IN THE distance, mountains stood silhouetted in timeless majesty against a cloudless sky. The high, open stands of the Stade Velodrome were like foothills of humanity, reminiscent of Hillsborough or The Valley in a bygone era. The setting demanded a spectacle to stir football's yearning soul and the Dutch provided it. Even the floodlights craned inwards, as if eager for a better view.
After their attritional draw with Belgium, the Netherlands vented their frustrations on a skilful but shambolic South Korea. The victory was their biggest in the World Cup finals, and included a wondrous goal by Dennis Bergkamp. Yet it was the fluidity and precision of their game which took one back.
The future is Orange, we are told, although, where the Dutch are concerned, the past exerts an unduly powerful presence. The squad are surrounded by reminders of the "Total Football" team which lost successive finals in the 1970s. Johan Cruyff was a highly conspicuous observer on Saturday and Johan Neeskens sat at Guus Hiddink's side as assistant coach.
The class of '88, the last great flowering of Netherlands football, were also heavily represented. Frank Rijkaard and Ronald Koeman are now on Hiddink's coaching staff, while Ruud Gullit watched as an ITV analyst. The pressure to perform with at least a modicum of the mobility and versatility of those teams was considerable, but, against admittedly mediocre opposition, the Dutch managed it in style.
There were, it is true, moments when South Korea hinted at an upset to match the 1-0 win which the unforgettably named Pak Doo-ik secured for their Northern counterparts over Italy in 1966. The Dutch, as their coach admitted afterwards, took time to build up the desired momentum and occasionally flirted with danger.
In particular, the discomfort of Aron Winter in the unfamiliar right- back position will have been noted by their potential second-phase opponents. Seo Jung-won left him trailing with one audacious dummy. But South Korea have never won at the finals in 13 attempts, and the French-based winger lacked the confidence to take the ball on as Marc Overmars would have done.
The reprieve appeared to shake the Dutch out of their torpor. Phillip Cocu became the first of five different scorers. Four minutes later, a Korean attack broke down with too many players stranded upfield and Overmars doubled the lead.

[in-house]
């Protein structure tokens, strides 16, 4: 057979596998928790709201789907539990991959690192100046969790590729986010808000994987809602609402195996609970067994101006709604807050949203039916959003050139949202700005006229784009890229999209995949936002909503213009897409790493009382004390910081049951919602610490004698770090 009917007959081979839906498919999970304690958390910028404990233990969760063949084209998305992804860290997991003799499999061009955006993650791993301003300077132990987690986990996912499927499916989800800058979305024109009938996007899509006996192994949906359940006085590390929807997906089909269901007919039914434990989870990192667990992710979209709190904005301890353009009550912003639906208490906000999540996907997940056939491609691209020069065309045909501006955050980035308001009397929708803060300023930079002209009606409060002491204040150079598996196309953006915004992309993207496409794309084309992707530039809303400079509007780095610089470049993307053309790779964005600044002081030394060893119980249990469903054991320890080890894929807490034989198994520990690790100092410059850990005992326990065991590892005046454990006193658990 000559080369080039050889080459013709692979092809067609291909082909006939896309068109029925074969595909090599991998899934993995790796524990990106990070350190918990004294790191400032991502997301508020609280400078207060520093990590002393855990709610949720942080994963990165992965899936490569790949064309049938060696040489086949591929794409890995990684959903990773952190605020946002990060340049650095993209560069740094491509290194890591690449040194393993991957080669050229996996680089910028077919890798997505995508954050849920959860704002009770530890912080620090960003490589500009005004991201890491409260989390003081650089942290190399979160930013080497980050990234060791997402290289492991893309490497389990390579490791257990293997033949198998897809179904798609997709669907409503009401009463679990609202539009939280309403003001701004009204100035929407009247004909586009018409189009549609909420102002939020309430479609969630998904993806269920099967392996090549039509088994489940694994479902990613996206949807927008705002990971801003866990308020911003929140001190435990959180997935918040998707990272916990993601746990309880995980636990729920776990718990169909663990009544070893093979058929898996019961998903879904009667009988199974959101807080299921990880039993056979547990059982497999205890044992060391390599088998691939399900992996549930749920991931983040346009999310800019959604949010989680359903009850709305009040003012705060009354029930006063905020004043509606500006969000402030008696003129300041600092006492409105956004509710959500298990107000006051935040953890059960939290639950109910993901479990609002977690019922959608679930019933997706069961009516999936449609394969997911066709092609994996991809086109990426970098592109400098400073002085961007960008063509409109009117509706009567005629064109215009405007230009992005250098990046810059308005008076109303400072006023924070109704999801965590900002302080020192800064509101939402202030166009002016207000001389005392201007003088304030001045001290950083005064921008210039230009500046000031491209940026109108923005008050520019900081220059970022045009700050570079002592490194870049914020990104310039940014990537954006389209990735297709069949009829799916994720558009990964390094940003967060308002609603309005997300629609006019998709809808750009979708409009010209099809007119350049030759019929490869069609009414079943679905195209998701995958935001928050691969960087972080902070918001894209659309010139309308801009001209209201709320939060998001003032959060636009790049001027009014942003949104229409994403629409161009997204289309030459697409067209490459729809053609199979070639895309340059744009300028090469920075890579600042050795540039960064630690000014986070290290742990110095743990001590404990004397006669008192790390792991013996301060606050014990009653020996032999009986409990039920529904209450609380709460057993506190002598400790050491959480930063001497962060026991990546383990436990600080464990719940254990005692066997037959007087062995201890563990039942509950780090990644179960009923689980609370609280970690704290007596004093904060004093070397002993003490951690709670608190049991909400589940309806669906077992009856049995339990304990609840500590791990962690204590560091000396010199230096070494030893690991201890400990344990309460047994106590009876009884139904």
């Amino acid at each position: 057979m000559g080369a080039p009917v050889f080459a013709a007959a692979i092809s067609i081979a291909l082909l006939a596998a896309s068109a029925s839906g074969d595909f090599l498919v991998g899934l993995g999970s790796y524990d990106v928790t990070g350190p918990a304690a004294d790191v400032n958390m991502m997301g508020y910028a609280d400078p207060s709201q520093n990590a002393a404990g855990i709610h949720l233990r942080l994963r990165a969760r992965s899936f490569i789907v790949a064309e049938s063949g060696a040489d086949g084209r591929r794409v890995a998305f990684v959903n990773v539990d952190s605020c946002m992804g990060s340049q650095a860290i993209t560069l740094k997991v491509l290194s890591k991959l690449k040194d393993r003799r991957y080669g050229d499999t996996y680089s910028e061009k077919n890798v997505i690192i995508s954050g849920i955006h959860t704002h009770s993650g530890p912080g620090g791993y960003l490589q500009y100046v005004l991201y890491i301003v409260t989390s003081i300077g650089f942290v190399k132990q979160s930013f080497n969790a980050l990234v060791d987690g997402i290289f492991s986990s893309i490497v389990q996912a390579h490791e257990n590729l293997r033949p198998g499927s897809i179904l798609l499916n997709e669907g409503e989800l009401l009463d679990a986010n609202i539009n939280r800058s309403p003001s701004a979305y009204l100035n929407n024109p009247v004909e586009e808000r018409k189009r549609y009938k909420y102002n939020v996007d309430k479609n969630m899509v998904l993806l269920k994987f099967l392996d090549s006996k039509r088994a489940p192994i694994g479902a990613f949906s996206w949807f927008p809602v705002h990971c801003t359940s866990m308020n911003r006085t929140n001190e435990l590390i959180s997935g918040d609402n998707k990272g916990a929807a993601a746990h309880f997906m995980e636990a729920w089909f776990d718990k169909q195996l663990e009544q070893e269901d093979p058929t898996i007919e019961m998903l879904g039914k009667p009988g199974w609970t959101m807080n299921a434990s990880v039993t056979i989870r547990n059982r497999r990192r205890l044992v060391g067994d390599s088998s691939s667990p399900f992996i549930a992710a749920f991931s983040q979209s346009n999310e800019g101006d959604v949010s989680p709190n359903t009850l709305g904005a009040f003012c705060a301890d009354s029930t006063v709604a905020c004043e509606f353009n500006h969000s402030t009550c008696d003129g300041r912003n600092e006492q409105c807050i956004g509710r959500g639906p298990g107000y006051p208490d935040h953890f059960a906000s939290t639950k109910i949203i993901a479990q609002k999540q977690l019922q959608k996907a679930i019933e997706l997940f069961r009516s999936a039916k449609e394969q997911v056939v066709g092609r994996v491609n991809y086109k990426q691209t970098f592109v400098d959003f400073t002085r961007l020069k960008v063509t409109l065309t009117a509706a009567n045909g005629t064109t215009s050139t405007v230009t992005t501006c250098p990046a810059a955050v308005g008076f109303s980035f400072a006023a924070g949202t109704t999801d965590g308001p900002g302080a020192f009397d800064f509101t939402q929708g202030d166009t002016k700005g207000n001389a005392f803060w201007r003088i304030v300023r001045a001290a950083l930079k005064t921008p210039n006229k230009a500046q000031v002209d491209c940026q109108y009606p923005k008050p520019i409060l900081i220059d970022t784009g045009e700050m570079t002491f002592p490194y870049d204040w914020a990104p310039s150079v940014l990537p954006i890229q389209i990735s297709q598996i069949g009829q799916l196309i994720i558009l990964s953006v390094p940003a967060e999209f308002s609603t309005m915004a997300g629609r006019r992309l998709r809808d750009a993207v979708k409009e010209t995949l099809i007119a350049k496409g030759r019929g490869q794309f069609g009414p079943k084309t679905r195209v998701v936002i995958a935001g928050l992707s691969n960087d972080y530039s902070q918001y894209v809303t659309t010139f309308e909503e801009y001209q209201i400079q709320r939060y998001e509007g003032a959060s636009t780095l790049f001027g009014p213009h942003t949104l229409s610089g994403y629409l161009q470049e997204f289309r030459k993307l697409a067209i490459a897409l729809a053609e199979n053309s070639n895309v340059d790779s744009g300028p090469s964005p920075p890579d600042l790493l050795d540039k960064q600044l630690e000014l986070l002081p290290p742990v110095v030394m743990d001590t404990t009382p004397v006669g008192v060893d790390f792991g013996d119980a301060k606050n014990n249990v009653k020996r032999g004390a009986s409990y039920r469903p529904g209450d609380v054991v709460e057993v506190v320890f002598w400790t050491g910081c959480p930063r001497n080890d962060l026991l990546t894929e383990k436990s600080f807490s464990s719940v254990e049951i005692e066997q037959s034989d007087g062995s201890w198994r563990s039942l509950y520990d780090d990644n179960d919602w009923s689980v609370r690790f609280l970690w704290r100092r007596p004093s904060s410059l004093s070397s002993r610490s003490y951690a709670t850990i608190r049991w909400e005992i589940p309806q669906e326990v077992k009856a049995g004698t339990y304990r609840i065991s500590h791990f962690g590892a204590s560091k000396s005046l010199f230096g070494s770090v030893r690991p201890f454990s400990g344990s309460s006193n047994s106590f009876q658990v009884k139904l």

As his shot hit the net, a smoke-bomb was thrown behind the goal. It was the nearest the Dutch fans came to causing problems for the local gendarmerie, who were clearly on edge after their difficulties with the English. The missile carried more symbolic meaning than menace: no smoke without fire-power.
The Netherlands now unleashed their full armoury. Edgar Davids, whose dynamism had kept them ticking over in the awkward early stages, found colleagues pouring into threatening positions. Bergkamp, especially, came to life after previously betraying his rustiness and began a personal vendetta against the Korean goalkeeper.
Typically, when England's footballer of the year finally found the target, it was the goal of the night and from his most difficult chance. Taking a pass with his back to goal, Bergkamp broke through one challenge as he turned. With a deft change of foot, he then danced past another before flicking the ball into the net.
In the action replay, his face had the unflustered look of a Marseillais barman casually opening a bottle of pastis. It was as if Bergkamp was making a point: all the big strikers, from Ronaldo and Shearer to Batistuta and Klinsmann, had scored. He was not about to settle for a tap-in.
The goal was his 34th for his country, taking him past Cruyff and leaving him one behind the record set by Faas Wilkes. Given his temperament, he is unlikely to drag out the process of overtaking that landmark as his Arsenal colleague Ian Wright did with Cliff Bastin's total.
The points assured, Bergkamp withdrew. Pierre van Hooijdonk came on to head his fifth international goal with only his second touch, and Ronald de Boer completed the rout with South Korea in naive disarray. Considering that Hiddink can also call on Jimmy Floyd Hasselbaink and, once he completes his suspension, Patrick Kluivert, his options are enviable.
At both USA 94 and Euro 96, the Netherlands went out at the quarter-final stages. With much the same personnel, they look capable of going further in this tournament as long as they avoid any in-fighting. First they must ensure qualification from Group E, preferably as winners in order to avoid Germany in the next round.
Their programme finishes against Mexico on Thursday afternoon, when Hiddink fears it will be "rather hot". Defeat could let in Belgium, who will hope to take advantage of South Korea's demoralised state. France 98 would certainly be the poorer without the Dutch.
NETHERLANDS (4-4-1-1): Van der Sar (Ajax); Winter (Internazionale), F de Boer (Ajax), Stam (PSV Eindhoven), Numan (PSV Eindhoven); R de Boer (Ajax), Jonk (PSV Eindhoven), Davids (Juventus), Overmars (Arsenal); Cocu (PSV Eindhoven); Bergkamp (Arsenal). Substitutes: Van Hooijdonk (Nottingham Forest) for Bergkamp, 78; Bogarde (Barcelona) for Numan, 80; Zenden (PSV Eindhoven) for R de Boer, 84.
SOUTH KOREA (1-4-3-2): Kim Byung-ji (Ulsan Hyundai); Hong Myung-bo (Bellmare Hiratsuka); Choi Sung-yong (Sangmoo), Lee Min-sung (Pusan Daewoo), Choi Young-il (Pusan Daewoo), Yoo Sang-chul (Ulsan Hyundai); Lee Sang-yoon (Chunan Ilwha), Kim Do-keun (Chunnam Dragons), Seo Jung-won (Strasbourg); Choi Yong-soo (Sangmoo), Kim Do-hoon (Vissel Kobe). Substitutes: Kim Tae- young (Chunnam Dragons) for Choi Sung-yong, 53; Ko Jong-soo (Suwon Samsung) for Kim Do-hoon, 70; Lee Dong-gook (Pohang Steelers) for Seo Jung-won, 77.
Referee: R Wojcik (Pol).Reuse content